You know how sometime in the last few months, there has probably been a point when I have said “comfort food at the ready” and then you read the news and thought “Wait, that wasn’t so horrible, maybe I’ve become inured to the true terribleness of our situation by my cocoon of low expectations”? This week, I am sad to report, will not be that week — it’s less “comfort food at the ready” and more “Sorry your friend Lando Collins sold you out but at least the carbonite makes the hurting stop.” If you get a moment, I really recommend reviewing materials on trauma resilience, emotional first-aid, and self-care this week.
Standard standing reminders apply: I am no journalist, though I play one in your inbox or browser, so I’m only summarizing the news within my area of expertise. This week’s news contains some detailed analysis that’s outside my expertise — I’m a lawyer, but not the merger kind! — but all offroad adventures are marked with an asterisk. Okay, I think that’s about it for the disclaimers. Onward to the news!
Constitutional Crisis Corners:
This week saw multiple really big stories on Russia Collusion Investigation front, though what will result from them remains to be seen. Here are the two main highlights:
- Manafort Released. Mueller’s team agreed to Paul Manafort’s release pretrial at the beginning of the week, removing provisions requiring GPS monitor and limiting domestic travel. Although four properties valued at $11.46M have been offered as collateral, that doesn’t seem to much reduce flight risk of a guy with a net worth estimated over $50M. It was a move that baffled and infuriated me until the end of the week, when we suddenly got more context about what was going on with Flynn.
- Flynn Plea Bargain. Michael Flynn struck a plea bargain on Friday, pleading guilty of lying to the FBI and assuring his full cooperation with the Mueller investigation — which so far has already included disclosure that Jared Kushner knew he was meeting with Russian officials. Trump responded by letting slip on Twitter that he knew about Flynn’s lies to the FBI before Flynn was fired, which people note suggests obstruction of justice — and then, in a wild twist, it turned out that Trump’s chief counsel had written the tweet. He then followed this up by claiming it’s not possible for the President to obstruct justice (despite Nixon literally being impeached for this in the 1970s). So I’m sure it’s an interesting time to work at the White House, at the very least.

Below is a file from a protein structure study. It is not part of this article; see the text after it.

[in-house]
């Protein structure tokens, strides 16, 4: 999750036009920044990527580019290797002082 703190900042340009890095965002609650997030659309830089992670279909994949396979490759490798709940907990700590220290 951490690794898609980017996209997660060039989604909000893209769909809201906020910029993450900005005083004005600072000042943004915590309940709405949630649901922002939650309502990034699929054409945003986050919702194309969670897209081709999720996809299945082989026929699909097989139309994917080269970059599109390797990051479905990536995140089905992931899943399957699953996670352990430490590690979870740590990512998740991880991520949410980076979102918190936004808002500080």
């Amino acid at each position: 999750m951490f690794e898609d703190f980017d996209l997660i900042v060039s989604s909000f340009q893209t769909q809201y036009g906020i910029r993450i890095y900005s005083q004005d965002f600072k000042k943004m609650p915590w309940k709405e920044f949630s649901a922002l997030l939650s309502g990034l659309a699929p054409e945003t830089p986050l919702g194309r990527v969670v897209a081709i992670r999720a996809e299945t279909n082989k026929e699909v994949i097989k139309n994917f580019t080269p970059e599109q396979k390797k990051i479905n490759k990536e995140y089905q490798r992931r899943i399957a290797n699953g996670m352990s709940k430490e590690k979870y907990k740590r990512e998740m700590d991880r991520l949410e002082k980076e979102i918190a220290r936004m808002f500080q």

Your “Normal” Weird:
- Harassment, Politics, and You. This has been an utterly bizarre week in terms of Congressional harassment. In the early part of the week, Prominent House Democrat John Conyers stepped down from the House Judiciary Committee due to allegations of sexually harassing his aides. (He is being replaced by New York Democrat Jerrold Nadler.) Though Nancy Pelosi has been calling for his resignation, both he and Al Franken remain in their positions on Capitol Hill for now, and TIME is opining that we probably have only seen the tip of the Congressional harassment iceberg. Also, Veritas tried to catch the Washington Post in a sting operation with a fake Moore rape charge. Meanwhile, Chuck Schumer and Nancy Pelosi skipped a meeting with Trump this week because he insulted them and tweeted that it would be a waste of time. So of course he responded by putting two empty seats next to himself at the meeting, because harassment’s clearly the name of the game this week.
- Other Trump Oddities (A Partial List). Though they are far from the most noteworthy things to happen this week, there was an awful lot of bizarre Trump behavior that got swept under the rug because so many other things are on fire right now. Among the highlights: Trump claimed the Access Hollywood tape was fake; apparently is still theorizing that Barack Obama was born abroad; tweeted videos from a British anti-Muslim extremist currently facing hate crimes charges; and insulted British Prime Minister Theresa May when she took exception to said shared videos.